There are two ways to look at this electrified Aston DB6, and which one you take probably depends on your wider views about both the future of cars, and also how much beer you reckon is left when the glass is at exactly 50 per cent capacity.
On one level it seems utterly perverse to remove something as charismatic as the DB6 Volante's twin-cam engine and replace it with a modular electric power pack. That means losing the snorting, rasping soundtrack of the original car in favour of a faint electric hum and the whisper of passing airflow. Even the most ardent EV fan would be hard pressed to say that improves the sensory experience of the standard car.
But the other tack is to be glad that Aston Martin and, more specifically, the company's Works division, is actually thinking about this stuff. While Works President Paul Spires admits that the company is not aware of any current plans to ban combustion-powered classics anywhere in the world, there is a big, unspoken asterisk stuck to the end of that statement: the caveat of "yet".
"We need to make sure that we've got the next 100 years covered," Spires says, "to make sure that these vehicles don't become museum pieces."
We told you about this converted DB6 last year, and now PH has been given the chance to drive it, albeit at a fairly gentle pace around the Stowe track at Silverstone which Aston is now using as its high-speed testing facility. This EV isn't a prototype for a full production version, rather a concept to judge reaction to the idea of a modular electric powertrain that is capable of replacing the company's long-lived twin-cam six-cylinder engine in any of the cars it was fitted to between 1958 and 1972.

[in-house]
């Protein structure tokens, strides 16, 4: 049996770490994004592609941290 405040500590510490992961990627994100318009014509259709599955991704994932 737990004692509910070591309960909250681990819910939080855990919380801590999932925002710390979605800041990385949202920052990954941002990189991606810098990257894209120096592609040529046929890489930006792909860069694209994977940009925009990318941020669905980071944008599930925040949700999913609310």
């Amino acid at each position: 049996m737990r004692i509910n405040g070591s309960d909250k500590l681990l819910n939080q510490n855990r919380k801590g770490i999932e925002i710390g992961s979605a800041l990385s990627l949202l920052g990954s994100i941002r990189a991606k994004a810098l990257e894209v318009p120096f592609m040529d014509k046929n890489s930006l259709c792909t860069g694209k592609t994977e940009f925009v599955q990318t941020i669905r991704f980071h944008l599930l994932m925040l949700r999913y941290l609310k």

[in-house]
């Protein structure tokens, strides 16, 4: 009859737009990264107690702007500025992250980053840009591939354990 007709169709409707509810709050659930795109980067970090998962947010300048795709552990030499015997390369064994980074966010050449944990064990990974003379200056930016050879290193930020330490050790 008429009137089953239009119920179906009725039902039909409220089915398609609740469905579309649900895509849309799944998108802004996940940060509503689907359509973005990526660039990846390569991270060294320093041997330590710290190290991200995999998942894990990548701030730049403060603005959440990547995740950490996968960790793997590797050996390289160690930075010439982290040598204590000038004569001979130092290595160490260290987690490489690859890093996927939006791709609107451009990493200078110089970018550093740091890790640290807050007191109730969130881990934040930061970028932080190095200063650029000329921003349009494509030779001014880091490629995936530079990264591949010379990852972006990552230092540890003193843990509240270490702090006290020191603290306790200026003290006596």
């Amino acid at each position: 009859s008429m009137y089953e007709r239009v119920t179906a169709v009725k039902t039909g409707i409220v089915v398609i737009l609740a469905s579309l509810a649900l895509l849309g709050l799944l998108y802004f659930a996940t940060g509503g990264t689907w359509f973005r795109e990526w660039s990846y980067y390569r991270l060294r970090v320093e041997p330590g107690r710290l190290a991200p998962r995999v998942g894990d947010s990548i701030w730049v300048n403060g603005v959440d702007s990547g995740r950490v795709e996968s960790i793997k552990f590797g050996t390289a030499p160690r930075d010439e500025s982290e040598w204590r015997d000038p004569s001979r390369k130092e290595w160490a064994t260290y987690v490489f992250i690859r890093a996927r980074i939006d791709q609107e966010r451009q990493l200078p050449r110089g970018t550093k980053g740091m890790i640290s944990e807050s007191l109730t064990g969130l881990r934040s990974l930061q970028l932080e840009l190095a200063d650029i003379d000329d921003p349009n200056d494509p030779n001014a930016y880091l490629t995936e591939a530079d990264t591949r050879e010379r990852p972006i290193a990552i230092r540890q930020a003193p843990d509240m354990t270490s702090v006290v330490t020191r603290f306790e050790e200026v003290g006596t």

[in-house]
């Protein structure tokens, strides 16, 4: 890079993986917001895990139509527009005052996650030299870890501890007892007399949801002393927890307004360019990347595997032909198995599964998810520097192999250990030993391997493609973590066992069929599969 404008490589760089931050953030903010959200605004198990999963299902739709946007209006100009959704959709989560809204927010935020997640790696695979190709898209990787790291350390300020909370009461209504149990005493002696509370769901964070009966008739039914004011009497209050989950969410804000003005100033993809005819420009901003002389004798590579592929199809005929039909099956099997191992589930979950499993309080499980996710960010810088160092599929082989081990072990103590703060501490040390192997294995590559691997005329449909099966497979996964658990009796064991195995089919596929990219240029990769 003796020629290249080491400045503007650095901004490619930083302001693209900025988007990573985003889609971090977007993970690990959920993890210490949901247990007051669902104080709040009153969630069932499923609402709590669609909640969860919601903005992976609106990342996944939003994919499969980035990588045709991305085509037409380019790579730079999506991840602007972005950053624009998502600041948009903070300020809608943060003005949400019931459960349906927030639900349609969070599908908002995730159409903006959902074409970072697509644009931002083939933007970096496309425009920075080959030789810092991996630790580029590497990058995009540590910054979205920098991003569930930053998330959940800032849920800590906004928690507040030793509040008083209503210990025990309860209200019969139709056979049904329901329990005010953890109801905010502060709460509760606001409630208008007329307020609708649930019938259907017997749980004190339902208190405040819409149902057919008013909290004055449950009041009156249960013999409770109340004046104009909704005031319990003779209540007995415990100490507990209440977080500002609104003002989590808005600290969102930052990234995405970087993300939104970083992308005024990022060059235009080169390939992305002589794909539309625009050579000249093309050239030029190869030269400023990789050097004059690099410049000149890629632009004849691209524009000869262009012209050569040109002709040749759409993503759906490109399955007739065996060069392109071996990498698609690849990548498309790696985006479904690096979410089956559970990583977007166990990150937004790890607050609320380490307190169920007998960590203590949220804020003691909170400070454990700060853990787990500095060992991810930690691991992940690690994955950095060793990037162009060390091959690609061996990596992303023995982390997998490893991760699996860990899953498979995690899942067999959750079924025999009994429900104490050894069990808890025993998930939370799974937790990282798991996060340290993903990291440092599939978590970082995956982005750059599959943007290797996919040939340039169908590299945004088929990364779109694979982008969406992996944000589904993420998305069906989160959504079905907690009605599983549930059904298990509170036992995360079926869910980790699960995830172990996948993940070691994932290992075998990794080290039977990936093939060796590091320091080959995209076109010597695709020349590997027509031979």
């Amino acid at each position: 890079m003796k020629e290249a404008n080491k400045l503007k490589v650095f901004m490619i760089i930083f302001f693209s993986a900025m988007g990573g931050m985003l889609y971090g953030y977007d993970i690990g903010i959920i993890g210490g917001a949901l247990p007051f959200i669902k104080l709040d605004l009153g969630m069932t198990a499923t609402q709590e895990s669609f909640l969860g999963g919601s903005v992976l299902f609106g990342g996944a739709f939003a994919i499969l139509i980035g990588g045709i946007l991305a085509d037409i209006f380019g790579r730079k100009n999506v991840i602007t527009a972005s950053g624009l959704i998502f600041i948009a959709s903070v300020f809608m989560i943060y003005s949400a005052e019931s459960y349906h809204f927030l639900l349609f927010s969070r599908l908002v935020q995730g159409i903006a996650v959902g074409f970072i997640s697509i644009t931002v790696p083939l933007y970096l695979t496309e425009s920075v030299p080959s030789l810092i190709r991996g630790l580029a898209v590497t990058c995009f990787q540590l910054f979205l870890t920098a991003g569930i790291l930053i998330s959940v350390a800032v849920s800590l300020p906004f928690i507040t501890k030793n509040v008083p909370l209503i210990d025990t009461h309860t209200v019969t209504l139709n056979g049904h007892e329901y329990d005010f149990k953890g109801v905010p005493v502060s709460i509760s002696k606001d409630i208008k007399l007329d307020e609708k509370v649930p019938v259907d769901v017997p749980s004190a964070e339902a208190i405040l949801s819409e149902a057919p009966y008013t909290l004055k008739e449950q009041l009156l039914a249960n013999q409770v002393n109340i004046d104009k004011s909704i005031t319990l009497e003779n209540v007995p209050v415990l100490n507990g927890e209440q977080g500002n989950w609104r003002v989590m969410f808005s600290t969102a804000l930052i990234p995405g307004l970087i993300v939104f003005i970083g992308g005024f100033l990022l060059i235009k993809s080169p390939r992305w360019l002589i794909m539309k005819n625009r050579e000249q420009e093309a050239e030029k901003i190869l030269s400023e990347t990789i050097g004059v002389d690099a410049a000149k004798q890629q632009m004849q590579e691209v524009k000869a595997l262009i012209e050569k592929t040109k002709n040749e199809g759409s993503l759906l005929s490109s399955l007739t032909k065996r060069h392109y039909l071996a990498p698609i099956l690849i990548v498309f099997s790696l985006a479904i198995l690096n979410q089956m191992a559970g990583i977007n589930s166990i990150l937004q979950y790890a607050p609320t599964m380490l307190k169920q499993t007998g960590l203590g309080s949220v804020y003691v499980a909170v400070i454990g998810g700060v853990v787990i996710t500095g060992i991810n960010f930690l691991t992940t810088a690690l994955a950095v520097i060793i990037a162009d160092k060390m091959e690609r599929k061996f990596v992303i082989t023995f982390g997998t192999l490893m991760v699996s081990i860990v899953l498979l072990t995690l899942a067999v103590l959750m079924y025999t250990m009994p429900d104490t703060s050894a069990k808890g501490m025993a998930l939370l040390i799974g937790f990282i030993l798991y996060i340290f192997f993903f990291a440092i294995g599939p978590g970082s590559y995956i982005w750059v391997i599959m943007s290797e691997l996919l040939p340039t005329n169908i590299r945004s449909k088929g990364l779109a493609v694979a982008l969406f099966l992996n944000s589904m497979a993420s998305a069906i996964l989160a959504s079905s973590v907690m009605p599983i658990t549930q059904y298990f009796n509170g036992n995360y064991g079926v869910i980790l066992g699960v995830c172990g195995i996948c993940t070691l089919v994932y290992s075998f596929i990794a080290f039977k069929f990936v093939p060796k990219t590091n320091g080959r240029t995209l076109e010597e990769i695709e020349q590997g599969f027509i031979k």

Spires clearly wants to do a full version, but admits it has to be a commercial decision. "We've got a mass of people who want to do it, but it's not quite enough to make me push the big green button to go to the next stage of the programme," he says. But the potential numbers are significant; Spires reckons that 10 per cent of the pool of 3,000 eligible straight-six Astons - DB4, DB5, DB6 and DBS - is a realistic target, despite an estimated £200,000 pre-VAT pricetag.
The DB6's status as a concept demonstrator rather than an engineering prototype means that Works is sharing few technical details of the powertrain, on the basis that all the specifics would be likely to change. The idea is for a modular "cassette" system which has a battery, motor and control software that fits in the same space as was formerly occupied by the straight-six, weighs almost exactly the same and has a similar power output. If you remember Jaguar's E-Type Zero from last year - the one that appeared at the royal wedding - this might seem familiar, but Spires says that Aston started work on its project before Jag did.
The concept is for a fully reversible transplant. The EV cassette doesn't need any extra holes to be made in the bodywork - one of Spires major stipulations - using one of the original fuel filler flaps to house the plug-in charger. Anyone getting Works to fit an electric powertrain will get to keep their original engine so the car can be restored to original spec if required. Or, in the short term, so they can stick it in a glass case and use it as a piece of furniture.
"I can imagine the conversation in a century's time," Spires says, "Granddad - what's that? That's the engine out of my grandfather's Aston Martin, that's how we used to power them."
The idea is to leave everything else looking as original as possible, with the DB6 Volante's engine-ectomy being effectively undetectable even up close. It even keeps a truncated exhaust tailpipe. "We thought hard about that," Spires admits, "but we decided it would look stranger to remove it."